For the past 25 years, nearly every entry in The Legend of Zelda series has followed the same basic formula: there's a hero named Link who saves a princess named Zelda from a villain named Ganondorf. But with the exception of a few direct sequels and spin-offs, the Link in one game isn't the same as in the next. Sometimes Zelda is a helpless princess in need of rescue, while in others she's the leader of a band of seafaring pirates (who then turns into a princess). How these games and stories fit together has always been murky, but with the book Hyrule Historia, available in Japan since 2011, Nintendo has finally revealed the timeline that connects each game in the series. The company has since partnered with Dark Horse to launch the book in North America starting today, and while the timeline is the big draw, there's a lot more here for longtime fans of the series to enjoy.
"An experience akin to losing themselves in the depths of adventure."
Dark Horse originally approached Nintendo about working on a project together around four years ago, and eventually Nintendo got back to the publisher about doing an English version of Hyrule Historia. However, editor Patrick Thorpe believes that in spite of his own persistence in pitching ideas to Nintendo, it was actually the community that ultimately convinced the company to localize the book. "I think the fans deserve a lot of the credit in bringing this book to an English speaking audience," he says. "They were passionate, and their voices were heard." Thorpe describes himself as a fan, saying that the original Legend of Zelda was one of the very first video games he ever played — he counts A Link to the Past and Ocarina of Time as his favorites. "When Nintendo e-mailed me to see if Dark Horse was interested in doing the English localization, being a fan myself, I could not say yes fast enough," he explained.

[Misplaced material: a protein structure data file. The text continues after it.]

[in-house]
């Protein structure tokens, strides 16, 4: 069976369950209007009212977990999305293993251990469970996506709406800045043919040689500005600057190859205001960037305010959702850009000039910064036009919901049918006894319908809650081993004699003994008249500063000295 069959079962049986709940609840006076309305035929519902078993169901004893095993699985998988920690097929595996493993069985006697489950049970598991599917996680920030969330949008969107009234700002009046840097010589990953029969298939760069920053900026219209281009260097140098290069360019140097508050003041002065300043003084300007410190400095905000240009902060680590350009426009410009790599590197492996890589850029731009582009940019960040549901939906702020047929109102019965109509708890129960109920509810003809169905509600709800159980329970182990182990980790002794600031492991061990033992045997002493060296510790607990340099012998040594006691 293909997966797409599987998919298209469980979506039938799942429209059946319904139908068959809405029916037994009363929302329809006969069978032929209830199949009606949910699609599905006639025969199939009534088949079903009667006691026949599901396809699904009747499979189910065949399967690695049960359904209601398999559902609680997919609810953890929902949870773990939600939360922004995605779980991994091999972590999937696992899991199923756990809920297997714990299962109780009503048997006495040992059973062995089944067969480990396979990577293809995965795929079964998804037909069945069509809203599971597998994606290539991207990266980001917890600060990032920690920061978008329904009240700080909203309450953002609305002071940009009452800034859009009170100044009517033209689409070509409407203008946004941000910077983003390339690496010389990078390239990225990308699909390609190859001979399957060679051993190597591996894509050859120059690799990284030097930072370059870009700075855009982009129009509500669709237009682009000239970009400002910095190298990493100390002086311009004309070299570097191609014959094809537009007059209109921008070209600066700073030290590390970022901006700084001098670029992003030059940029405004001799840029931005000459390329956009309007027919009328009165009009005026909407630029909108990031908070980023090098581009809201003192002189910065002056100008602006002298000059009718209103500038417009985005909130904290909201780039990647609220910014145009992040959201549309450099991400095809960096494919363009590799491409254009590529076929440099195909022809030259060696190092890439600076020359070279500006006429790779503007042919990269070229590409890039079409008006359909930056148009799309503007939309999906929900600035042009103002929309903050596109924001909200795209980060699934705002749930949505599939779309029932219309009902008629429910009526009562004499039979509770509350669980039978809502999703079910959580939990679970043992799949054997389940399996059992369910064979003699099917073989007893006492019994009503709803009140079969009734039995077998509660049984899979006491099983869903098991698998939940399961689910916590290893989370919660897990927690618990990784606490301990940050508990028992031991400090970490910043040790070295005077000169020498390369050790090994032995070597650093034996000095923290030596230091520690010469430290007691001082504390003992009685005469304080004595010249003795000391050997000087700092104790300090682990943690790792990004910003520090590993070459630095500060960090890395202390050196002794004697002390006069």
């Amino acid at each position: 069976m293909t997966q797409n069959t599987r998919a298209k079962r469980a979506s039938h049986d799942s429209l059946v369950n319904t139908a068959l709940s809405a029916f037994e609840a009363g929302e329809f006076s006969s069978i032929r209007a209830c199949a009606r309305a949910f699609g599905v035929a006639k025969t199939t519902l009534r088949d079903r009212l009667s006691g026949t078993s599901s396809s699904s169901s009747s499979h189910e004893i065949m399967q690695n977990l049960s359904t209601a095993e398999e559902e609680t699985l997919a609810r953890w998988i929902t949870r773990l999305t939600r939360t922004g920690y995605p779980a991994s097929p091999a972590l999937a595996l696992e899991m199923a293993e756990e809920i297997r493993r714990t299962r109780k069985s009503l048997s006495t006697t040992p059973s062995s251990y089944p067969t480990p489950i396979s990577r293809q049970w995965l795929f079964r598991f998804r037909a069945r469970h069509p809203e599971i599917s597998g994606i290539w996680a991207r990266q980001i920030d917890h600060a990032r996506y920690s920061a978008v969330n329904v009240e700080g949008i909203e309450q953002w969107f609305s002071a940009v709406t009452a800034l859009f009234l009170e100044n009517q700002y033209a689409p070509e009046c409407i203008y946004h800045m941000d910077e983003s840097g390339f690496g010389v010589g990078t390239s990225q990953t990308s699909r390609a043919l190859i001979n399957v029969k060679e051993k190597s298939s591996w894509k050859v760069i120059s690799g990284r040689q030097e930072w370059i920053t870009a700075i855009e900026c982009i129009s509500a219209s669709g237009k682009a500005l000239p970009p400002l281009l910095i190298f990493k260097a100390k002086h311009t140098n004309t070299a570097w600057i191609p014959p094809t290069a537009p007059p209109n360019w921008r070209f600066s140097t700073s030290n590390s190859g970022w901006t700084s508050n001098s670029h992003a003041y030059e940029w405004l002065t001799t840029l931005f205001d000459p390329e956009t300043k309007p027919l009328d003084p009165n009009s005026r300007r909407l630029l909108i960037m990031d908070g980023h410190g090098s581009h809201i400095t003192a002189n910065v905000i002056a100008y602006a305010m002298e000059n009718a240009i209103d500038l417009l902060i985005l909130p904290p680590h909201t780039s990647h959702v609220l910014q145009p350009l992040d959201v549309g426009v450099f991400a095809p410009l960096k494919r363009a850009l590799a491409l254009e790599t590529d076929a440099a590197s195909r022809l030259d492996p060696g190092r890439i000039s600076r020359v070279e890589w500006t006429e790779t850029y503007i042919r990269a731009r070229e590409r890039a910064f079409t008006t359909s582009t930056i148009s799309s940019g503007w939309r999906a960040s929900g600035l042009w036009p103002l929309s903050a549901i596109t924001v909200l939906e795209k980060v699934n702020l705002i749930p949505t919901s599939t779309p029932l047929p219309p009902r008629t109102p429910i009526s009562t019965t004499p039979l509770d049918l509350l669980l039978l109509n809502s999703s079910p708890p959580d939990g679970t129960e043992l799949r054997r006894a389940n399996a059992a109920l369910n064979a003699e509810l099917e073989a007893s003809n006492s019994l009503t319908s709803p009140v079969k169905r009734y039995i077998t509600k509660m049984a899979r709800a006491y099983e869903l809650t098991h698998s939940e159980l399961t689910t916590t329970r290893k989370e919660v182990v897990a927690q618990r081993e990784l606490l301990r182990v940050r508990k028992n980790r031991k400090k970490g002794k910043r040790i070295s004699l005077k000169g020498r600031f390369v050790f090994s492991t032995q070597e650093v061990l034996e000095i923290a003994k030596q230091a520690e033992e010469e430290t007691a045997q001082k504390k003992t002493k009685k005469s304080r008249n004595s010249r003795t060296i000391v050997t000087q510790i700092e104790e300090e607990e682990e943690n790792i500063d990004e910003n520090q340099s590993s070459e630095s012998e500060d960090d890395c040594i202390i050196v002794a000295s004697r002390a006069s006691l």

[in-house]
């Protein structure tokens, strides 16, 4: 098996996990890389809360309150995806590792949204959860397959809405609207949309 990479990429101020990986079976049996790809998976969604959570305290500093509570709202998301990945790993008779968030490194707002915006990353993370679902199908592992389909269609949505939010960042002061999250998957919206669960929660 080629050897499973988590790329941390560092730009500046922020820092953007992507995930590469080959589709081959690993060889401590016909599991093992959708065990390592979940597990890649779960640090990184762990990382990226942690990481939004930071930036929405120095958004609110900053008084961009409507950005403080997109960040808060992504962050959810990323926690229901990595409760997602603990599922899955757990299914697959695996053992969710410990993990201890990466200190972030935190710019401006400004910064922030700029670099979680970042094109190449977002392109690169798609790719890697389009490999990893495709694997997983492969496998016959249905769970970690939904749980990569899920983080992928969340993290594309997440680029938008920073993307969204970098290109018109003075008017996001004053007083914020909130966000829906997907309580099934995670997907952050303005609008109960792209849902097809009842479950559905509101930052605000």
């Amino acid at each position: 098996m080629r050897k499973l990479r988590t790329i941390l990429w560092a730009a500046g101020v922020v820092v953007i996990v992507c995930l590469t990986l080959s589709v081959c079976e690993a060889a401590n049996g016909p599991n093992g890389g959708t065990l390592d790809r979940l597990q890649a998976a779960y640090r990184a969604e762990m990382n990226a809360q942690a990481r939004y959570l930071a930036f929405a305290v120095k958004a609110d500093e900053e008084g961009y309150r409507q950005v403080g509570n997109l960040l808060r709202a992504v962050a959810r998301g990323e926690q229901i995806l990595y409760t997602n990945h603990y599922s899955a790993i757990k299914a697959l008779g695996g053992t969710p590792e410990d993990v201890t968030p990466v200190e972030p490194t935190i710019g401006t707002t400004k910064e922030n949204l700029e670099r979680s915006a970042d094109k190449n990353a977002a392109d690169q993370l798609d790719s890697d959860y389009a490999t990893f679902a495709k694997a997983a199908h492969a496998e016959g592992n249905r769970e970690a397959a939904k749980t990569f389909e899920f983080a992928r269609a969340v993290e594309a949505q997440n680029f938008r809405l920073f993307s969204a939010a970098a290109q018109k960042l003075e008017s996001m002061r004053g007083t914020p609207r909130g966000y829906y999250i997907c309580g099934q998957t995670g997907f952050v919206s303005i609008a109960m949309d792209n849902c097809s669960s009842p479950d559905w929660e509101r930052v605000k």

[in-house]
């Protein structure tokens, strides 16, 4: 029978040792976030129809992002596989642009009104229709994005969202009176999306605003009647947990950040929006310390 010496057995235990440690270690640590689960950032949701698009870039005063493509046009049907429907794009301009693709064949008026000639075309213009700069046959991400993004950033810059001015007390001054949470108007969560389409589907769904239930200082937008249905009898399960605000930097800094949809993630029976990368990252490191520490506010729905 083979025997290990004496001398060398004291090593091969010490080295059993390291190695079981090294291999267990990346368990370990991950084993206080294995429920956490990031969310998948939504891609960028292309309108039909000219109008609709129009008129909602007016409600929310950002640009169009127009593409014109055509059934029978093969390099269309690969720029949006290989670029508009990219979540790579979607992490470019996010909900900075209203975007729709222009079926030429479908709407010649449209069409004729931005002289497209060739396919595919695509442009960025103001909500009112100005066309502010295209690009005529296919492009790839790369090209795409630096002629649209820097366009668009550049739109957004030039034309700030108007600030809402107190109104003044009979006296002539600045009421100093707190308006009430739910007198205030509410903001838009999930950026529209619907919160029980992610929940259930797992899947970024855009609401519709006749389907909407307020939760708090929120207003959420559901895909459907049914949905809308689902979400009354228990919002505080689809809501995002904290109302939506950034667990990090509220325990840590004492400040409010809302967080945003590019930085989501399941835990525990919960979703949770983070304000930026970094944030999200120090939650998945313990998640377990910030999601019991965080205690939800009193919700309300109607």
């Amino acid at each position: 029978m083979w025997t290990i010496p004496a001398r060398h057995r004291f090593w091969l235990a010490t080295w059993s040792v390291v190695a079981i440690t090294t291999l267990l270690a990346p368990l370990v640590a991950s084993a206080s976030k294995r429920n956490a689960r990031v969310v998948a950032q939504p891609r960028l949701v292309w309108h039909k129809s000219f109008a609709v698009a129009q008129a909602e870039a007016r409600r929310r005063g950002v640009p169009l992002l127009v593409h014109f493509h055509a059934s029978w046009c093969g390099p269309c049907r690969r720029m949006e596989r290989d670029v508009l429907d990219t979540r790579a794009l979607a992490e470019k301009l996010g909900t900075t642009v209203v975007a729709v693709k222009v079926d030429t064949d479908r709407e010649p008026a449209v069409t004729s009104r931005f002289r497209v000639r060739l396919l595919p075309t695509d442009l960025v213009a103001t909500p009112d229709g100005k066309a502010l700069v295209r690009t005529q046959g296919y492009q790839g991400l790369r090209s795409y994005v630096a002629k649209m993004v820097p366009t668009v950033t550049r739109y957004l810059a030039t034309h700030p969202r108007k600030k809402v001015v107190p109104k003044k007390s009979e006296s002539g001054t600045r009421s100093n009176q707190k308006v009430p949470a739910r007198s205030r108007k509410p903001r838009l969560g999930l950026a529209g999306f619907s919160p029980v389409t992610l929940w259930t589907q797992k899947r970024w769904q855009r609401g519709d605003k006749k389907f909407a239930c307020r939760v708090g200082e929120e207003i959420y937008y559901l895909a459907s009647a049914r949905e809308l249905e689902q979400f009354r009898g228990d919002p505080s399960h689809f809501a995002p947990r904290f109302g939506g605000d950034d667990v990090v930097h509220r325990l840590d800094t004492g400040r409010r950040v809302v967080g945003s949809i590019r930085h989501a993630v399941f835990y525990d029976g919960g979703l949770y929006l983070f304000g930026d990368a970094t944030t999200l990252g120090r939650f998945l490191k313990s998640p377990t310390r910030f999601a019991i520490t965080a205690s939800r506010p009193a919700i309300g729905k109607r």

The book was originally released to coincide with the series' 25th anniversary, and came out the same year as the most recent Zelda game, Skyward Sword for the Wii. Because of this, the first chapter — which follows a brief introduction by series creator and video game legend Shigeru Miyamoto — is dedicated to the making of the game. It's an in-depth look at everything from character and location designs to concept art for things that never even made it into the final product. Meanwhile, a subsequent chapter touches on older games. You can see some of Miyamoto's hand-drawn dungeon designs for the very first Legend of Zelda on NES, as well as the many possibilities the artists dreamed up for Midna, Link's impish helper in Twilight Princess.
"Staff members were kind enough to go hunting through stacks of ancient documents," writes series producer Eiji Aonuma, "an experience akin to losing themselves in the depths of adventure." Even without the timeline there's a lot to dig into. Pages are crammed with details as small as how the characters of the Hylian language correlate to Japanese or how minor enemies evolved and changed from one game to the next.